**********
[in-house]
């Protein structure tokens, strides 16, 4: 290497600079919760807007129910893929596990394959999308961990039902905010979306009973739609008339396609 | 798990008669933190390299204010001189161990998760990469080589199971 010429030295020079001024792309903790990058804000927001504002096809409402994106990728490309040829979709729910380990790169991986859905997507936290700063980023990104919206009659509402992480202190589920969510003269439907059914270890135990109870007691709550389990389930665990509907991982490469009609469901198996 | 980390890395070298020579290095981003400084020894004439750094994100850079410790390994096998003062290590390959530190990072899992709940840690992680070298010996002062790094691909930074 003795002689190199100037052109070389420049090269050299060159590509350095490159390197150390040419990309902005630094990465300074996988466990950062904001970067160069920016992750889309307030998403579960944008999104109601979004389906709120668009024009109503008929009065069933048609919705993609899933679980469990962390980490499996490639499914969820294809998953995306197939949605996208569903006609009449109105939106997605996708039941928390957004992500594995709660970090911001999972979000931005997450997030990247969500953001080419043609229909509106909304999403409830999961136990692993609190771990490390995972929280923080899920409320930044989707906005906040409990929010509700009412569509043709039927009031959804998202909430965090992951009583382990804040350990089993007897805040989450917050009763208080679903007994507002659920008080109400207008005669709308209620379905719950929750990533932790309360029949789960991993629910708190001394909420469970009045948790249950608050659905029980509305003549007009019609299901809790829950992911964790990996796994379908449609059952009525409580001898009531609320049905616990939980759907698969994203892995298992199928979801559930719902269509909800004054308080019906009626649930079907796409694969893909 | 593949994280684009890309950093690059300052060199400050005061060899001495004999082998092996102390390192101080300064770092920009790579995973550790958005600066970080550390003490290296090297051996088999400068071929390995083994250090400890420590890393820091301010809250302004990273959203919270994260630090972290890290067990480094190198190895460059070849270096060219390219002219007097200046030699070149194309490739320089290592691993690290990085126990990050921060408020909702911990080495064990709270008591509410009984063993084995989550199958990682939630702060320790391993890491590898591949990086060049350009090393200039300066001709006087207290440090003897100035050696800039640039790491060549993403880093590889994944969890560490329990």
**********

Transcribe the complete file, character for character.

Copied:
[in-house]
């Protein structure tokens, strides 16, 4: 290497600079919760807007129910893929596990394959999308961990039902905010979306009973739609008339396609 | 798990008669933190390299204010001189161990998760990469080589199971 010429030295020079001024792309903790990058804000927001504002096809409402994106990728490309040829979709729910380990790169991986859905997507936290700063980023990104919206009659509402992480202190589920969510003269439907059914270890135990109870007691709550389990389930665990509907991982490469009609469901198996 | 980390890395070298020579290095981003400084020894004439750094994100850079410790390994096998003062290590390959530190990072899992709940840690992680070298010996002062790094691909930074 003795002689190199100037052109070389420049090269050299060159590509350095490159390197150390040419990309902005630094990465300074996988466990950062904001970067160069920016992750889309307030998403579960944008999104109601979004389906709120668009024009109503008929009065069933048609919705993609899933679980469990962390980490499996490639499914969820294809998953995306197939949605996208569903006609009449109105939106997605996708039941928390957004992500594995709660970090911001999972979000931005997450997030990247969500953001080419043609229909509106909304999403409830999961136990692993609190771990490390995972929280923080899920409320930044989707906005906040409990929010509700009412569509043709039927009031959804998202909430965090992951009583382990804040350990089993007897805040989450917050009763208080679903007994507002659920008080109400207008005669709308209620379905719950929750990533932790309360029949789960991993629910708190001394909420469970009045948790249950608050659905029980509305003549007009019609299901809790829950992911964790990996796994379908449609059952009525409580001898009531609320049905616990939980759907698969994203892995298992199928979801559930719902269509909800004054308080019906009626649930079907796409694969893909 | 593949994280684009890309950093690059300052060199400050005061060899001495004999082998092996102390390192101080300064770092920009790579995973550790958005600066970080550390003490290296090297051996088999400068071929390995083994250090400890420590890393820091301010809250302004990273959203919270994260630090972290890290067990480094190198190895460059070849270096060219390219002219007097200046030699070149194309490739320089290592691993690290990085126990990050921060408020909702911990080495064990709270008591509410009984063993084995989550199958990682939630702060320790391993890491590898591949990086060049350009090393200039300066001709006087207290440090003897100035050696800039640039790491060549993403880093590889994944969890560490329990």